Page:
I’m not asking anyone to definitively diagnose her here; just wanted to see if anyone’s experienced this degree of side effects from low dose, once weekly benzo use. (Personally, if I took a benzo or barbiturate one time per week, that would be sufficient to cause rebound mood/anxiety problems but I don’t know how common that is). My mom absolutely refuses to go to doctors, so that’s out of the question. She swears up and down she doesn’t take Xanax more frequently than 1x per week, which I believe because she’s so regimented & afraid of drug addiction, but she could be taking it more often. I’m at a loss.

OCD runs in our family, as do other mental illnesses. I’m absolutely terrified it’s dementia, which would probably cause me to kill myself or be institutionalized because I could not handle that. Cancer is preferable to dementia. I’m praying it’s the Xanax at this point because the alternatives are so awful.

Thanks.

Re: Mom's Personality Changed - Xanax To Blame?
« Reply #1 on: July 19, 2017, 01:31:29 am »

[Buddie]

I am curious to why she takes one Xanax a week. It seems like she would be in perpetual withdrawal. Her symptoms could well be withdrawal symptoms. It certainly causes brain fog and forgetting things.

Re: Mom's Personality Changed - Xanax To Blame?
« Reply #2 on: July 19, 2017, 02:26:13 am »

Also, you might want to take into consideration paradoxical reactions:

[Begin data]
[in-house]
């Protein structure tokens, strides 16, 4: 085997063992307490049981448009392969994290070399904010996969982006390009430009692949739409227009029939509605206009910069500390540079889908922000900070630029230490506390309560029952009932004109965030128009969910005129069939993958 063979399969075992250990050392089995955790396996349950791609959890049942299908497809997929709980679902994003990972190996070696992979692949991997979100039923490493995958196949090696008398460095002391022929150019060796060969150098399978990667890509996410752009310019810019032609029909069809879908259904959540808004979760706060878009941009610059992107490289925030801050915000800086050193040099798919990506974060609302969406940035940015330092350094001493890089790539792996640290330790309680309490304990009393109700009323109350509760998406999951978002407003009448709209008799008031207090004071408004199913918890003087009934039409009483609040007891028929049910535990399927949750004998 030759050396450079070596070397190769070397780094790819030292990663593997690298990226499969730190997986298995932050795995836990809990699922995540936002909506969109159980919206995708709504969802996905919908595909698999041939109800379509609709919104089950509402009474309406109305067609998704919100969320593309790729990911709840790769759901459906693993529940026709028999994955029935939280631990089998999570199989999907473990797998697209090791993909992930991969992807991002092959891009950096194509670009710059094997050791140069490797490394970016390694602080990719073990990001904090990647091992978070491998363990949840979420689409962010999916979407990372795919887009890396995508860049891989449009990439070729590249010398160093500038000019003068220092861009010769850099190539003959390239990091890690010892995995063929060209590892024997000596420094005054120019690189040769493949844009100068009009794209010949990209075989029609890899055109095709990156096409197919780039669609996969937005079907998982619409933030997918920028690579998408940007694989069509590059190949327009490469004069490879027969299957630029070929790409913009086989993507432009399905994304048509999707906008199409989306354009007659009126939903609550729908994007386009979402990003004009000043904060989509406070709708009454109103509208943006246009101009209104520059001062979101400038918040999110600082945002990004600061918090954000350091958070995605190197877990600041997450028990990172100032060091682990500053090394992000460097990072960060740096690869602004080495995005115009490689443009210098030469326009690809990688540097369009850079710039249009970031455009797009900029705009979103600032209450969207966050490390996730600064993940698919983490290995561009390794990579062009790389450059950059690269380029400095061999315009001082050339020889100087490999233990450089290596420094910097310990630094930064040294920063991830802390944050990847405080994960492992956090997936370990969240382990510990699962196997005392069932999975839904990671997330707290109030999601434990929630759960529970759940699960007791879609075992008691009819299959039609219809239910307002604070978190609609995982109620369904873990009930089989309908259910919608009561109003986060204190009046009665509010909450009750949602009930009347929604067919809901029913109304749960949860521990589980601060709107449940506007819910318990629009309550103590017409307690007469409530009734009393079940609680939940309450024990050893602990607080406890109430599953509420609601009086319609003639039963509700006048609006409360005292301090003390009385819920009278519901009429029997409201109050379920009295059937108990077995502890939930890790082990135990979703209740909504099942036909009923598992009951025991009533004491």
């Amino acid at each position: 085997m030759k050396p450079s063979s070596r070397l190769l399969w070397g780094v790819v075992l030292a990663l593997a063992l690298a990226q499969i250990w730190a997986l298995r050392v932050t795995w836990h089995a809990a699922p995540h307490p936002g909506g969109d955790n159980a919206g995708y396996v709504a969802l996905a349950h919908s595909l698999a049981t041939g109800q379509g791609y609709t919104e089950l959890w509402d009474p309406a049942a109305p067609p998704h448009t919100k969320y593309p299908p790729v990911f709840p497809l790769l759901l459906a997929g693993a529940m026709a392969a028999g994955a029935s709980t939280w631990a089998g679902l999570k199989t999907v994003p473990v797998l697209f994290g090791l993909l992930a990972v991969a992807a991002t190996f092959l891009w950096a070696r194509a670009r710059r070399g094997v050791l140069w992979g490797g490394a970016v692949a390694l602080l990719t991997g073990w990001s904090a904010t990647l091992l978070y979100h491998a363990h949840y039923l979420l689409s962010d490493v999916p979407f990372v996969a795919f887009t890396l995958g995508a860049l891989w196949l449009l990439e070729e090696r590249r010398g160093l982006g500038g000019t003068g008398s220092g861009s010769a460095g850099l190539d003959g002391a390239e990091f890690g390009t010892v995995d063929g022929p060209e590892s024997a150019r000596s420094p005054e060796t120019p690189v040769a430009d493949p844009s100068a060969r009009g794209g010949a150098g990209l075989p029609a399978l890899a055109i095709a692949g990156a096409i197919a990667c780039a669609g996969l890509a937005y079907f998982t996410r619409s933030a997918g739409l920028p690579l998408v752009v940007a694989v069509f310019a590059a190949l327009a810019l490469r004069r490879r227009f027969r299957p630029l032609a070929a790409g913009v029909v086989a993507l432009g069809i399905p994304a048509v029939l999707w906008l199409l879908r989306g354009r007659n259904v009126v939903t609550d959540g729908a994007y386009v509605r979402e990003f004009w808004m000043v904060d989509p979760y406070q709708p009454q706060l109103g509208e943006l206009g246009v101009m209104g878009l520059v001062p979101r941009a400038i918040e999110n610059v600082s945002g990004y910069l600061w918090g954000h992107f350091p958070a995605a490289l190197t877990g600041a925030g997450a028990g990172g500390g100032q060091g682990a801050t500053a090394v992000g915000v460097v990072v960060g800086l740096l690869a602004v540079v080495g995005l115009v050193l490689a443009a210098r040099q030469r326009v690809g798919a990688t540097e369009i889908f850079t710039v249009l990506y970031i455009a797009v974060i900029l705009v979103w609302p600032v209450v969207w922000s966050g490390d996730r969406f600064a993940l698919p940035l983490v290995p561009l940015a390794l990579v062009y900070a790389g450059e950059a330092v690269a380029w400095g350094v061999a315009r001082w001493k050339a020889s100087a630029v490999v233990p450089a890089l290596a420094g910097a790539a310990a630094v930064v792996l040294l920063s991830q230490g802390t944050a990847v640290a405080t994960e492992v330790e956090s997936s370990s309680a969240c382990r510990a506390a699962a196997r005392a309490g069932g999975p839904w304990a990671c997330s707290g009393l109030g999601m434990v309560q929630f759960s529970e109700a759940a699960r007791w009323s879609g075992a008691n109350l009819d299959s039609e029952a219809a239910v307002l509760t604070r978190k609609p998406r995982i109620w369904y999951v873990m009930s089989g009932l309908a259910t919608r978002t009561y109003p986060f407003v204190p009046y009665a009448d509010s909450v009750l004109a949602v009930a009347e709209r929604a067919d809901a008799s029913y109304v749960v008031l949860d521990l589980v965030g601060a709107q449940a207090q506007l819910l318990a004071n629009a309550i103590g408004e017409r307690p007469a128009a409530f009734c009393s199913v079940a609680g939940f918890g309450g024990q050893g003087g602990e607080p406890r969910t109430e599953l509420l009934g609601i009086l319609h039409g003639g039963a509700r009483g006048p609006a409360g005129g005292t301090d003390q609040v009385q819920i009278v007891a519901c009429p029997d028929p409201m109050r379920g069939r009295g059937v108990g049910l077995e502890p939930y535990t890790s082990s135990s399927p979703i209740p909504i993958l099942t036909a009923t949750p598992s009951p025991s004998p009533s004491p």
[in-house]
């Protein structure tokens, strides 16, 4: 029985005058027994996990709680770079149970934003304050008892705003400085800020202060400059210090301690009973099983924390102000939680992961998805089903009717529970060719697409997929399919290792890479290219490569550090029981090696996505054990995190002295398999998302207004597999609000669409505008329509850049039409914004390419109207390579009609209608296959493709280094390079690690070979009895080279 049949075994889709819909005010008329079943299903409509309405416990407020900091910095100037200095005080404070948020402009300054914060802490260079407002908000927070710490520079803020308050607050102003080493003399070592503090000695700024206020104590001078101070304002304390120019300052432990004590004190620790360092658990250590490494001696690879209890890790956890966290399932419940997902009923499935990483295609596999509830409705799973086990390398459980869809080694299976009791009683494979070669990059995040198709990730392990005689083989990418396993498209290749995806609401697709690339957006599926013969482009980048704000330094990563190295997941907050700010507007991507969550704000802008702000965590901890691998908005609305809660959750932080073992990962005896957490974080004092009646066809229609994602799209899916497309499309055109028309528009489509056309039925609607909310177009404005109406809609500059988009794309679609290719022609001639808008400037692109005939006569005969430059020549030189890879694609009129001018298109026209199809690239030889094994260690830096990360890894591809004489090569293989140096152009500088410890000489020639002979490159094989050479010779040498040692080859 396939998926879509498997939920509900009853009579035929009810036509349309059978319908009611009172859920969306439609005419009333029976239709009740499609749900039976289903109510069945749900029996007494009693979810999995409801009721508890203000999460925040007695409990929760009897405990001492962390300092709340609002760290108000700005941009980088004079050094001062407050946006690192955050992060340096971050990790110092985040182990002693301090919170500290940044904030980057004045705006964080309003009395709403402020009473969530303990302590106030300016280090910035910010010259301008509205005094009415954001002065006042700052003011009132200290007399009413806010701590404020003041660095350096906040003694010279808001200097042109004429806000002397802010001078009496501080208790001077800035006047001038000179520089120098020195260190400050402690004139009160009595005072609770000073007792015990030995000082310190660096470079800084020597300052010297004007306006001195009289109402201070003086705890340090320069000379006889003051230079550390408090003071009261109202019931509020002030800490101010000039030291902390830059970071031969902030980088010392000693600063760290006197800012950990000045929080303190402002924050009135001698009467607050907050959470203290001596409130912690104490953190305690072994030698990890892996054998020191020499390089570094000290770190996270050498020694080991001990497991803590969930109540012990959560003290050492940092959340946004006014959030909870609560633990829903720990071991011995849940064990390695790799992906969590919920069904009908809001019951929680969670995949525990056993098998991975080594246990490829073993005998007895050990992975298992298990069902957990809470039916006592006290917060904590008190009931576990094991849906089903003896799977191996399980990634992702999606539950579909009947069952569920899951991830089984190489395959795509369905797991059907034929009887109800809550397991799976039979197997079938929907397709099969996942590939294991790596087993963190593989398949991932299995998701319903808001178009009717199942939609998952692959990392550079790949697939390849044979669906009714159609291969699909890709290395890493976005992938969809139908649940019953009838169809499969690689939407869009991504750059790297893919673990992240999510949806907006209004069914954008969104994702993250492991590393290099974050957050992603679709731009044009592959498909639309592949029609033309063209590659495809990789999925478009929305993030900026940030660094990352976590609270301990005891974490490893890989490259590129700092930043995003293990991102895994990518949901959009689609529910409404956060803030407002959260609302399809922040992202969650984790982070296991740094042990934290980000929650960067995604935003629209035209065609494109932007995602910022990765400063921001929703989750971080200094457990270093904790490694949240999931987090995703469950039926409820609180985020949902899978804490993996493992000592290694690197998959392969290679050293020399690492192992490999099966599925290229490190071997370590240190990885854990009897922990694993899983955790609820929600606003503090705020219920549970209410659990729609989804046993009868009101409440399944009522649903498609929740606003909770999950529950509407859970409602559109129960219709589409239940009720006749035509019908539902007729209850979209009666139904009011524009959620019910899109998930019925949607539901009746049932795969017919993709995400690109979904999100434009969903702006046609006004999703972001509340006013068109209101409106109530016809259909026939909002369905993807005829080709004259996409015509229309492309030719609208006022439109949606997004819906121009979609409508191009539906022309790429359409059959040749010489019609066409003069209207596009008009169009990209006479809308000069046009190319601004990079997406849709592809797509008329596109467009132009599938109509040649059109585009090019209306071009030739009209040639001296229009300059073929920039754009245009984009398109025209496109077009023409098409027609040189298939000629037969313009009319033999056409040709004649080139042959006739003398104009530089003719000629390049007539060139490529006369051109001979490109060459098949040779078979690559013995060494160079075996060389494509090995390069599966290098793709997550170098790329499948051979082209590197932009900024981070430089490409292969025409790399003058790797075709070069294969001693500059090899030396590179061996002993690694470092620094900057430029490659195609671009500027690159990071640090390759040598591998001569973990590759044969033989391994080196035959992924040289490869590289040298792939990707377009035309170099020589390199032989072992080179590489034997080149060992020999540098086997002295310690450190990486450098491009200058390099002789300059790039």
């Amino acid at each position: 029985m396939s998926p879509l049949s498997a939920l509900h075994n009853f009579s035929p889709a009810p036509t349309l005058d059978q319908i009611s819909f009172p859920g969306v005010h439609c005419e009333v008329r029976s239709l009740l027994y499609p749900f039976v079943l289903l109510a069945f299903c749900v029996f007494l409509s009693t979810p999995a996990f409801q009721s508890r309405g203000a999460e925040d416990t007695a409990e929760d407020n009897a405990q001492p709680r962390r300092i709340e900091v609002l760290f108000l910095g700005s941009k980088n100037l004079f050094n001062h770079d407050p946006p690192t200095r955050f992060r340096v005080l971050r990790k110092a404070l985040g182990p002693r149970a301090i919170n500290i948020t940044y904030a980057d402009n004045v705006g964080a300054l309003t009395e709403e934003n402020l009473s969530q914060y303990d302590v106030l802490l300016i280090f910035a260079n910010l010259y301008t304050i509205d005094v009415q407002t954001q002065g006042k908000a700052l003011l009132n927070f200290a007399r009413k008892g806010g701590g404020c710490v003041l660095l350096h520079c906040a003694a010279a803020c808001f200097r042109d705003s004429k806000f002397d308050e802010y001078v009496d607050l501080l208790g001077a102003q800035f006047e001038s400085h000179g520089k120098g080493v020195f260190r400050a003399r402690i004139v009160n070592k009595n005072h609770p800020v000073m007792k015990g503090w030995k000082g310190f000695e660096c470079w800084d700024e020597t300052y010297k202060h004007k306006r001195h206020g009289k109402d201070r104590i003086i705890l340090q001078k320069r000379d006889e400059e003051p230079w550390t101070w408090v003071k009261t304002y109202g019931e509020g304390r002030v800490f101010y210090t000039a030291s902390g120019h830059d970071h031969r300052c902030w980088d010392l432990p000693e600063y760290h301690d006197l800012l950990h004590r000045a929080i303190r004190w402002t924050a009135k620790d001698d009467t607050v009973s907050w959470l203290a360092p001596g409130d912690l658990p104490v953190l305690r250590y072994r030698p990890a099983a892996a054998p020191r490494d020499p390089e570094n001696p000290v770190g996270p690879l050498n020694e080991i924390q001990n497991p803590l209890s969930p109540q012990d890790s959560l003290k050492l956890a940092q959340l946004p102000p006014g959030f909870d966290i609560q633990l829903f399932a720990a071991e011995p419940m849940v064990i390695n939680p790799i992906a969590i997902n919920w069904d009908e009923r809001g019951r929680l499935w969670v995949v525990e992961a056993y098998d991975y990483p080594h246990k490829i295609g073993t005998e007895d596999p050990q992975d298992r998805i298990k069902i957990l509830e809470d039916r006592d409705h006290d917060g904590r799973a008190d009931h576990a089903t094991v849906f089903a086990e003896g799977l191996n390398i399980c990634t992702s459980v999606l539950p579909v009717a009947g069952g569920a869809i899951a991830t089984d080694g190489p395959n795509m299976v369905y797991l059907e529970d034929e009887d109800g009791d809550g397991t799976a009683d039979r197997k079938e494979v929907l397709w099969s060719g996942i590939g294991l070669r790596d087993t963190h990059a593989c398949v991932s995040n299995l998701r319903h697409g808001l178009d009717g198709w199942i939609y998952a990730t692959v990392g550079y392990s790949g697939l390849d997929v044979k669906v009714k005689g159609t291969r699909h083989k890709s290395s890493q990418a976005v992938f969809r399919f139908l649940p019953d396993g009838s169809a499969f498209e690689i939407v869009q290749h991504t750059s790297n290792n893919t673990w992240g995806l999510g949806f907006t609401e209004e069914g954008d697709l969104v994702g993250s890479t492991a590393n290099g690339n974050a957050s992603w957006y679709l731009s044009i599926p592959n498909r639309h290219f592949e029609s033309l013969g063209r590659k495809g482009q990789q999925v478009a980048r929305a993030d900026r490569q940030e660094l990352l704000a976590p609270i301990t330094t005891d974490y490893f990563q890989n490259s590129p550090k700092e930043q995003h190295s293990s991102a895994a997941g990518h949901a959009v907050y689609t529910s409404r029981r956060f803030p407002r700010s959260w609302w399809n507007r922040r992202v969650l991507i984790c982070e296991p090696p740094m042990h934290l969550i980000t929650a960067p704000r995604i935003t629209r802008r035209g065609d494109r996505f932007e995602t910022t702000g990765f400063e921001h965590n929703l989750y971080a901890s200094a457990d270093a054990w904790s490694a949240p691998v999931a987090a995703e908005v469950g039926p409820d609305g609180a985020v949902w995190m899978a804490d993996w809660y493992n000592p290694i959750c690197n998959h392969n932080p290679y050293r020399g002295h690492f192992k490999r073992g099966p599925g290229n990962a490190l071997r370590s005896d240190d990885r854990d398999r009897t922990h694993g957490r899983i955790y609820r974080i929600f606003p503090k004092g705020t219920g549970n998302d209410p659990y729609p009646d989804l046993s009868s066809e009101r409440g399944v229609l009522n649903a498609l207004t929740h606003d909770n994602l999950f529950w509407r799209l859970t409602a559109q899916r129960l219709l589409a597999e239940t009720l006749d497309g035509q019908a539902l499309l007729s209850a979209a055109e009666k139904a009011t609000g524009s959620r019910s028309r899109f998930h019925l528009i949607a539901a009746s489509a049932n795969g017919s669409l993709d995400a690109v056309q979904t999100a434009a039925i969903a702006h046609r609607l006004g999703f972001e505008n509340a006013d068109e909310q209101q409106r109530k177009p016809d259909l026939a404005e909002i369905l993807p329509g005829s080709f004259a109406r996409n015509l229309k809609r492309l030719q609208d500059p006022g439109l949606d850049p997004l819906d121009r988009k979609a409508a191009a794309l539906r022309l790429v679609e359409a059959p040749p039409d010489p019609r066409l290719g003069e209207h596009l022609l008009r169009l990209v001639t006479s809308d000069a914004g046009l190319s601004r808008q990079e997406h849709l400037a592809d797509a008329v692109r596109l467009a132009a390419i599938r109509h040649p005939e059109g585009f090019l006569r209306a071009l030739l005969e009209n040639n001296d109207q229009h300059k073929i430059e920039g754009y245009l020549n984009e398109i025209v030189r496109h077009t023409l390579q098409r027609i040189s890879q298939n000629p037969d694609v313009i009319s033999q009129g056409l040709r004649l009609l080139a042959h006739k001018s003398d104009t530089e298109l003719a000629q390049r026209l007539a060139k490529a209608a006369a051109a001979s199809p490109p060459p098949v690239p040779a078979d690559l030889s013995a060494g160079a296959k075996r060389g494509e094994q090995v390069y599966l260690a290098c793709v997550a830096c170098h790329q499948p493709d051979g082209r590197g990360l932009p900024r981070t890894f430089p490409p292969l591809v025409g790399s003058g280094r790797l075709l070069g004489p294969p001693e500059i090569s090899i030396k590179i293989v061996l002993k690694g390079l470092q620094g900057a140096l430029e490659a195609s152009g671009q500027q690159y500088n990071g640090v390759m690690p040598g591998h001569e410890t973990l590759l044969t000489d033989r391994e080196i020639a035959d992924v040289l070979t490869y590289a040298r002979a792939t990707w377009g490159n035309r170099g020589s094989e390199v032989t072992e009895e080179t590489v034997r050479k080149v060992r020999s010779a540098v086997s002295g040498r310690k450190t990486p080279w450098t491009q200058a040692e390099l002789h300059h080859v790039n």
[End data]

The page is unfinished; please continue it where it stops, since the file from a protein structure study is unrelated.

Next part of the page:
Benzodiazepine Side Effects: http://www.benzo.org.uk/sidefx.htm

So-called “Paradoxical” Effects
According to Professor Malcolm Lader, 5% of those using benzodiazepines may be affected by so-called “paradoxical” reactions in response to the drugs rather than the desired tranquillising effects. Such reactions include increased aggressiveness (in some individuals even violent behaviour), depression (with or without suicidal thoughts or intentions), and sometimes personality changes.

Paradoxical” side effects occur in all age groups but are more likely to be found in children and in the elderly where they may be fairly frequent yet erroneously diagnosed as various psychiatric disorders. The risk of such reactions is generally greater with short-acting compounds but may occur with all benzodiazepine drugs. It is important to remember that the “paradoxical” reactions can also be encountered in short-term use and, in rare cases, even following the first ingestion of the drug.

Cognitive Side Effects
Memory functioning is markedly and measurably impaired, especially the ability to store acquired knowledge into long-term memory. This memory impairment is highly relevant to students. The risk of acute amnesia is more pronounced with short-acting drugs. Ativan (lorazepam), Halcion (triazolam), Xanax (alprazolam) and Rohypnol (flunitrazepam) are especially likely to induce such memory impairment.

Re: Mom's Personality Changed - Xanax To Blame?
« Reply #3 on: July 19, 2017, 03:00:09 am »

[Buddie]

Here’s some more info on this: http://w-bad.org/paradoxical/

I hope it’s the Xanax and your Mom might agree to stop taking it to test out whether this is the case.